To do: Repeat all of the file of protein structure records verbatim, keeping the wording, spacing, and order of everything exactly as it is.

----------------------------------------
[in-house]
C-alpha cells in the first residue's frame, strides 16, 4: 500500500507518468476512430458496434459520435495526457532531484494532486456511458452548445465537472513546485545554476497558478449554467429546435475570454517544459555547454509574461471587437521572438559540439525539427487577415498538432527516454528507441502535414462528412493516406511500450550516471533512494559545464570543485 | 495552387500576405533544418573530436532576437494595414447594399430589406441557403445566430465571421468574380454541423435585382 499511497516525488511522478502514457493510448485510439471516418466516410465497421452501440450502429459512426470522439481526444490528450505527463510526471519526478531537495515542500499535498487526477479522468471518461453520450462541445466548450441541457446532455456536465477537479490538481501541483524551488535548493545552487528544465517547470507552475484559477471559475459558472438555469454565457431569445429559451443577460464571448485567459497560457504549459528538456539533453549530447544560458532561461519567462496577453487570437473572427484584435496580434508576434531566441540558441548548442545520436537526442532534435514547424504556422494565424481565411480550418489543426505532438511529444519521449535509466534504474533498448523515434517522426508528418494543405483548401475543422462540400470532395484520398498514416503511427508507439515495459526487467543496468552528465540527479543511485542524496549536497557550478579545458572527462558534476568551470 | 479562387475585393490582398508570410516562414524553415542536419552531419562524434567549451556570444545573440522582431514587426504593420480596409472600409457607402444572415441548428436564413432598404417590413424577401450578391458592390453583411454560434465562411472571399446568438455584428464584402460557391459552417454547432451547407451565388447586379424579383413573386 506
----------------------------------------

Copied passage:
[in-house]
C-alpha cells in the first residue's frame, strides 16, 4: 500500500507518468476512430458496434459520435495526457532531484494532486456511458452548445465537472513546485545554476497558478449554467429546435475570454517544459555547454509574461471587437521572438559540439525539427487577415498538432527516454528507441502535414462528412493516406511500450550516471533512494559545464570543485 | 495552387500576405533544418573530436532576437494595414447594399430589406441557403445566430465571421468574380454541423435585382 499511497516525488511522478502514457493510448485510439471516418466516410465497421452501440450502429459512426470522439481526444490528450505527463510526471519526478531537495515542500499535498487526477479522468471518461453520450462541445466548450441541457446532455456536465477537479490538481501541483524551488535548493545552487528544465517547470507552475484559477471559475459558472438555469454565457431569445429559451443577460464571448485567459497560457504549459528538456539533453549530447544560458532561461519567462496577453487570437473572427484584435496580434508576434531566441540558441548548442545520436537526442532534435514547424504556422494565424481565411480550418489543426505532438511529444519521449535509466534504474533498448523515434517522426508528418494543405483548401475543422462540400470532395484520398498514416503511427508507439515495459526487467543496468552528465540527479543511485542524496549536497557550478579545458572527462558534476568551470 | 479562387475585393490582398508570410516562414524553415542536419552531419562524434567549451556570444545573440522582431514587426504593420480596409472600409457607402444572415441548428436564413432598404417590413424577401450578391458592390453583411454560434465562411472571399446568438455584428464584402460557391459552417454547432451547407451565388447586379424579383413573386 506